The former premier of Quebec says he planned to declare the province independent from Canada within days if a majority had voted for a 1995 referendum about secession.
Jacques Parizeau, who retired after his separatist party narrowly lost the referendum, said he would have declared independence unilaterally rather than negotiate with Canada as promised.At the time, the separatists were publicly committed to negotiate for up to a year on a possible economic partnership with the rest of Canada before they would consider unilateral independence.
But the Quebec City daily Le Soleil, which published excerpts from Parizeau's book Wednesday, said he had planned to obtain swift diplomatic recognition from France and declare independence for the mostly French-speaking province.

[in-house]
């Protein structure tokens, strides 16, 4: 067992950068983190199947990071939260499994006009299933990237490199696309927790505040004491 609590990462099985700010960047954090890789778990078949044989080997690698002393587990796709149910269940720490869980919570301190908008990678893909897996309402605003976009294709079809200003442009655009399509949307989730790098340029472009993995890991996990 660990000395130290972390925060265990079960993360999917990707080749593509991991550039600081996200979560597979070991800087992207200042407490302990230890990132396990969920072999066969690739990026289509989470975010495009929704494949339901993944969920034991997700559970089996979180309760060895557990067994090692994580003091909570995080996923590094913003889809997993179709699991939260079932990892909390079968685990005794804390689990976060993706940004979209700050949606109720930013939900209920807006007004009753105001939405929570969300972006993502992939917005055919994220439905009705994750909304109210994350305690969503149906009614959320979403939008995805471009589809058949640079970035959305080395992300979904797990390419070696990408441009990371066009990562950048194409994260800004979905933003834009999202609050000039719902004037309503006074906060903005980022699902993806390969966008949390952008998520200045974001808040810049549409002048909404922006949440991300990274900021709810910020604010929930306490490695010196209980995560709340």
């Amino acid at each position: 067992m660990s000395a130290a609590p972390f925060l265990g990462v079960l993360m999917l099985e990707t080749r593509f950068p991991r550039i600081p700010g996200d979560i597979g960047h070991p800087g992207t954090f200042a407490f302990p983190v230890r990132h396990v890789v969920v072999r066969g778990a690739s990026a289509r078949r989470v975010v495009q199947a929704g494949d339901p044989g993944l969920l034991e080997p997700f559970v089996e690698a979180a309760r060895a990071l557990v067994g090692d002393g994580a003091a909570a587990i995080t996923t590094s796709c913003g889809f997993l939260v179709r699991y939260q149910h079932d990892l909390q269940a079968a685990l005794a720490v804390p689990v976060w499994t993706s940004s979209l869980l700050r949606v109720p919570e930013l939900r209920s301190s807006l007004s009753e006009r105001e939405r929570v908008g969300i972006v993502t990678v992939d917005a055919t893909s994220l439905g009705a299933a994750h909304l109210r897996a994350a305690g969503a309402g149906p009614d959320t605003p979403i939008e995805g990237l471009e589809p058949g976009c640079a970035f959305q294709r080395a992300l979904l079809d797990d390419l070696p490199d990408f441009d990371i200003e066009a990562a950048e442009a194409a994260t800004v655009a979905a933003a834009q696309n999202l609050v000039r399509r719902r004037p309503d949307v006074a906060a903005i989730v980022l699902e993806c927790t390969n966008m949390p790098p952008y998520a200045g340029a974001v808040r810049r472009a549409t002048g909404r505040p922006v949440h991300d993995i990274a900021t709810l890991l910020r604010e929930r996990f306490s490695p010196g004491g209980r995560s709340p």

The revelation startled allies and foes alike.
Quebec's current premier, Lucien Bouchard, a key campaigner for the referendum at the time, said he was never informed of Parizeau's plan for unilateral independence.
"Supposing Mr. Parizeau would have had this in mind, he could have never, never convinced a single person around him to do this," Bouchard told a news conference.
The separatists received 49.4 percent of the votes in the Oct. 30, 1995, referendum.
Bouchard has pledged to hold another referendum within a couple years - after he completes an overhaul of Quebec's troubled economy.